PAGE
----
Lord Black is coming back

Discussion in 'Politics & Diplomacy' started by spider, May 2, 2012.

  1. spider

    spider Senior Member

    Feb 4, 2008
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    Conrad Black, you know, Lord Whatshisface, who decided that the Canadian citizenship he so publicly scorned in order to don a splendid bathrobe in a foreign legislature was maybe an asset he shouldn't have discarded so readily but the Government has allowed him to enter Canada on a special dispensation. How about that?

    Conrad Black is a very clever and intelligent man whose writings I devour with great pleasure. That is not enough for me to excuse the insult he visited on me and every other Canadian when he dismissed the passport of our nation in order to further his ambitious vanity.

    Canada has many very wealthy citizens who have chosen to share their wealth with their fellow citizens. Our Hospitals, Universities and the Arts are generously endowed by their contributions. Conrad Black is not among their number.

    If Conrad has so little regard for this country I have no problem reciprocating in kind.

  2. gristle

    gristle Senior Member

    Jul 31, 2009
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    I have my doubts that Black "scorned" his Canadian citizenship. I think it was more a case of him feeling that he was being forced to renounce it due to the government trying to block his peerage. As for his entry back into Canada on a temporary basis, there is nothing illegal about it. Others have been granted similar entry, so should Black's notoriety bar him from this? To my mind, I never felt insulted by Black's choice to do what he did. It was his choice - as it is for any Canadian.

    Concerning what Black may or may not have contributed in terms of charity, if he contributed (and he likely has), does that "buy" his way back into the country?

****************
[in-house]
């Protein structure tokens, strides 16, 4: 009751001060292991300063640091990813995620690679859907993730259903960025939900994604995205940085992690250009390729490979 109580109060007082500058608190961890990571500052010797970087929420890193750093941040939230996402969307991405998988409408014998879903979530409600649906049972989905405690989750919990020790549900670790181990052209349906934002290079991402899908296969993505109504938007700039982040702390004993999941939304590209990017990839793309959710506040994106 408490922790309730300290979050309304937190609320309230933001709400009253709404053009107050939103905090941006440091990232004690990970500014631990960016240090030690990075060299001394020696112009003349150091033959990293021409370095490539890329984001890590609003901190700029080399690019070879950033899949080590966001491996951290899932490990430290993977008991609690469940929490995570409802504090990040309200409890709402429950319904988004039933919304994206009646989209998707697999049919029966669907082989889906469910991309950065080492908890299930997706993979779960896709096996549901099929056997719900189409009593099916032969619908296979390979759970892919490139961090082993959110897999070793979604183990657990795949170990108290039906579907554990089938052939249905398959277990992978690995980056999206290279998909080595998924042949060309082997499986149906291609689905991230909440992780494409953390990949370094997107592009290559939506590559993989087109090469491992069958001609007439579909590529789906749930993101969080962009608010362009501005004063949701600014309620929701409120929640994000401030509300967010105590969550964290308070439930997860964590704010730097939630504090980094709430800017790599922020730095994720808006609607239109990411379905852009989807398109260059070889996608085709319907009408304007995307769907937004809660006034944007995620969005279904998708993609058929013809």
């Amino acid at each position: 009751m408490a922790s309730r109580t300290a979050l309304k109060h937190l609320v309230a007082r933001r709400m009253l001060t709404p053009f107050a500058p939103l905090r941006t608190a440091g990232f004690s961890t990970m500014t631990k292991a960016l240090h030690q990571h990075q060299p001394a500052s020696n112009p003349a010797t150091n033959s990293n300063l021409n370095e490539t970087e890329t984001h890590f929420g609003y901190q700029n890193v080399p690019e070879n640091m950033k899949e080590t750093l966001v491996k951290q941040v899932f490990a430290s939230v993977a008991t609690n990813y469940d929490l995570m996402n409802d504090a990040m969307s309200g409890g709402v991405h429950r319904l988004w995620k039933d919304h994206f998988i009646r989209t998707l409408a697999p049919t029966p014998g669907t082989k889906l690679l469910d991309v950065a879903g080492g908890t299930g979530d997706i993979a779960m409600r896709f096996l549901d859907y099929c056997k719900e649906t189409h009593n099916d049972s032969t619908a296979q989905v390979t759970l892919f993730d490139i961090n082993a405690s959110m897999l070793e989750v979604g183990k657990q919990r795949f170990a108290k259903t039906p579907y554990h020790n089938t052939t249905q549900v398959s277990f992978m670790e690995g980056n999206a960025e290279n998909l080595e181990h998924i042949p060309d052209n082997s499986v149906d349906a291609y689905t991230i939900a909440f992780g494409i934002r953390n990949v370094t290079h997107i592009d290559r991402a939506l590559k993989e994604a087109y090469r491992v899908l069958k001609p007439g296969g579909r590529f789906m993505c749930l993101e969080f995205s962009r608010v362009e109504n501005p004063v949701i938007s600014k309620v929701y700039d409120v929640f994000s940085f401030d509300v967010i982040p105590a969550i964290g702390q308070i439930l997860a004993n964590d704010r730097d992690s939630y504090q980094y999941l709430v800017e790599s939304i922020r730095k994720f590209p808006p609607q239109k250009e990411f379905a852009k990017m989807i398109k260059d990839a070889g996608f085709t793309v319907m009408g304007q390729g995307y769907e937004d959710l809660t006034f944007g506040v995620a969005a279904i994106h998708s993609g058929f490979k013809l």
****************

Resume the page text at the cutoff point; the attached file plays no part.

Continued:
In the end, I find it interesting that all but two charges against him were dropped - with one of those charges being based on a law that is considered to be on shaky ground in the U.S. Is the guy pompous at times? Yes. Is that criminal? No. He's done his time according to the law, lost much of the status he pursued and had his fortune drained.

    So far as I'm concerned, the guy should set himself up as a biographer/historian. He seems to have a real passion and skill at that. That kind of work can be done regardless of where he ends up living. I for one would not be comfortable if barring him entry back into Canada was based on vengeance rather than law or reason.
  3. old boy

    old boy Active Member

    Oct 16, 2009
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    Well, this has the flavour of farce to me. The man has withstood the pillory, and as implied above, may even have emerged the better for it all. And still colourful after it all. Dual citizenship is allowed in this country. So Conrad, pledge your Canadian allegiance, and come on down .
  4. Urban Shocker

    Urban Shocker Doyenne

    Apr 23, 2007
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    Clearly, the expression, "Once you go, Black, you never go back" doesn't apply to him.
  5. kEiThZ

    kEiThZ Senior Member

    Jul 31, 2008
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    Honestly, I don't blame him for what he did, given the treatment that he got from Jean Chretien, bringing up the Nickel Resolution to specifically get his peerage denied. You have to wonder if Chretien would have done so, had Black been a card carrying Liberal, whose paper didn't criticize Chretien.

    The guy has been feted like a villain to be sure. But at the end of the day, he is born here. He is Canadian. And I for one, would not deny a fellow Canadian his entitlement to citizenship based on a disagreement of political views.

    What is truly odd, as one column, I recently read, put forward, was that the media turned on him, despite the fact that he had actually saved quite a few papers, and created quite a few jobs for writers. And he always had time for brilliant writers and reporters. The guy may have been pompous, but he clearly had a soft spot for those he considered brilliant. Odd schadenfreud to be sure.

    Even the way he's portrayed. Rich? Sure. But he's not some uber-billionaire as some portray. Actually, the guy is barely part of the real elite. It's just that he was so ostentatious about his wealth. And pompous. But should that be persecutable? His supposed crimes scarcely deserved the penalty he got....especially when you consider how few of those who caused the 2008 financial crisis went to prison. I have to wonder about the sanity of US proscecutors who zelously pursued Black over a few million but have never done anything about men who defrauded millions of folks of hundreds of billions of dollars.
    Last edited: May 12, 2012

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